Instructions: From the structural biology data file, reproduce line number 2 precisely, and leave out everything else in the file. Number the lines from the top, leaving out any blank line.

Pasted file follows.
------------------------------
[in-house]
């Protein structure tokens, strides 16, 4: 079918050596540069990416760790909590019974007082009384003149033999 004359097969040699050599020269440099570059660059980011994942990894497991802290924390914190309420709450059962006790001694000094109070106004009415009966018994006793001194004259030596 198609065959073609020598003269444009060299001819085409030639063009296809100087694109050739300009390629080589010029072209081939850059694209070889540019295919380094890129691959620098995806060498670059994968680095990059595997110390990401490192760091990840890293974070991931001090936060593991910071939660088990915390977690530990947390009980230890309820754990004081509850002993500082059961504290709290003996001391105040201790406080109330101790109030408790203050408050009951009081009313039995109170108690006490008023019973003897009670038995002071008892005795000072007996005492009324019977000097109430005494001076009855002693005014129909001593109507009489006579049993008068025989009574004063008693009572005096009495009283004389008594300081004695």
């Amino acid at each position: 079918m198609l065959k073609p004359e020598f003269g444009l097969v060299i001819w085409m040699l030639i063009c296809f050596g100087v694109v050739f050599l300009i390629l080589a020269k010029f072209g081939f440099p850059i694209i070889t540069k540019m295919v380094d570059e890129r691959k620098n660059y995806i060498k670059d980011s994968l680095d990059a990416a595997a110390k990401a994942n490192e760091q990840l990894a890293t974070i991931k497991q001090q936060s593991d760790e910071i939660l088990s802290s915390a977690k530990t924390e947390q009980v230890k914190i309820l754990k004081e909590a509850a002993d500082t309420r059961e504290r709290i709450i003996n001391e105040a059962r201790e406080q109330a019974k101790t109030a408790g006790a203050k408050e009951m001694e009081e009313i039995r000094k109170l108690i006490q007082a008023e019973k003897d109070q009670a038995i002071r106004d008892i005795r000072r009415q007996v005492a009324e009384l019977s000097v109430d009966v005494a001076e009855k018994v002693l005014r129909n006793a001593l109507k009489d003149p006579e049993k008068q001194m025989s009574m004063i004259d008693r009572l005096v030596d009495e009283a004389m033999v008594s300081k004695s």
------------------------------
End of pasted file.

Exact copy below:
């Protein structure tokens, strides 16, 4: 079918050596540069990416760790909590019974007082009384003149033999 004359097969040699050599020269440099570059660059980011994942990894497991802290924390914190309420709450059962006790001694000094109070106004009415009966018994006793001194004259030596 198609065959073609020598003269444009060299001819085409030639063009296809100087694109050739300009390629080589010029072209081939850059694209070889540019295919380094890129691959620098995806060498670059994968680095990059595997110390990401490192760091990840890293974070991931001090936060593991910071939660088990915390977690530990947390009980230890309820754990004081509850002993500082059961504290709290003996001391105040201790406080109330101790109030408790203050408050009951009081009313039995109170108690006490008023019973003897009670038995002071008892005795000072007996005492009324019977000097109430005494001076009855002693005014129909001593109507009489006579049993008068025989009574004063008693009572005096009495009283004389008594300081004695």